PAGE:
The second thing is that we need to recognise that what we have to do with the mineral wealth that we have, particularly with the passing of the mineral products super cycle, is bite this bullet of beneficiation. We have to add value in this economy. Actually, we have done quite a bit of work on some of the important value chains. We passed, in the last Parliament, the Special Economic Zones Bill.

But we said, let's not wait for the institutions of the special economic zones legislation to come into effect. Let us actually do some work to establish what potential SEZs are, and there are two SEZs that are based on the beneficiation of platinum. These would do jewellery, catalytic converters and, very excitingly and very importantly, fuel-cell technology around small power stations. [Applause.]

We have identified private-sector players in this country who are interested. We have identified technical support from abroad. We have identified potential foreign investors who are prepared to come here and actually develop fuel-cell technology in this country, based on a platinum SEZ. What do they need? They need reliable, available quantities of platinum at a sufficiently attractive discount price to support that activity. That's where beneficiation comes in.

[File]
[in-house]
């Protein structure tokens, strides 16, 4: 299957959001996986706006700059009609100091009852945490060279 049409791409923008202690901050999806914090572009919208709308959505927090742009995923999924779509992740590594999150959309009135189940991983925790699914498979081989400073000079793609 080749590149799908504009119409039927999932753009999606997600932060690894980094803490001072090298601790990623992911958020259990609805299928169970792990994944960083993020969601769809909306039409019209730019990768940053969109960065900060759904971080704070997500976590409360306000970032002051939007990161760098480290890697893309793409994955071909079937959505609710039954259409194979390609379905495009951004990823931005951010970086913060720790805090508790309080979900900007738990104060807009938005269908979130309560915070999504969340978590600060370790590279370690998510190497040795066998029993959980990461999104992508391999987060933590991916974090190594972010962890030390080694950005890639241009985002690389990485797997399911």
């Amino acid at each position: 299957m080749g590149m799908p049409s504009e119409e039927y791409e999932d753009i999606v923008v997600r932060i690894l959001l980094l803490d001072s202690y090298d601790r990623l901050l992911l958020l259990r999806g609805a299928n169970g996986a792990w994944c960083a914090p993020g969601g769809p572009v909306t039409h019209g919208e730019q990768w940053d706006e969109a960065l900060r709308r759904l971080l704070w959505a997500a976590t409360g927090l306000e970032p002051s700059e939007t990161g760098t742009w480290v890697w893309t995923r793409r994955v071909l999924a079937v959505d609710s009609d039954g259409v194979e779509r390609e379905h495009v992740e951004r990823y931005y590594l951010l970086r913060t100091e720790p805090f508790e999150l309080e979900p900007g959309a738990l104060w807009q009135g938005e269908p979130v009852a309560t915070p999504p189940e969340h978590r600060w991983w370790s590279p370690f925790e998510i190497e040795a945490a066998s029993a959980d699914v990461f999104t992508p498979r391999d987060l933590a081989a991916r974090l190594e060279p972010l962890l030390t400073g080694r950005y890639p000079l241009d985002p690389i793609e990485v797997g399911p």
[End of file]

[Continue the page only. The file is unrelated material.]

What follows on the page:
Secondly, it was already mentioned: we were stuck in the past five years on the issue of iron and steel. We were stuck because there were court cases. Those court cases have run their course, and we are now going to reconvene the task force on iron and steel with the intention of ensuring that a proportion of the iron ore that is produced in South Africa is made available at a discounted price to support steel manufacturers who are prepared to price that steel in the bottom quartile of world prices. [Applause.] That is an important piece of work that we have to do: beneficiation.

Thirdly, the President mentioned the African continent. He said that we have a significant increase in investment by South African companies on the African continent. He pointed also to the fact that our exports to the African continent were increasing and those exports have a disproportionate quantum of value-added priorities. The African continent is important to us. But, as I have said already, the African continent is also industrialising. They are not just going to be our market; they are also going to be industrialising. So this is a very important piece of work.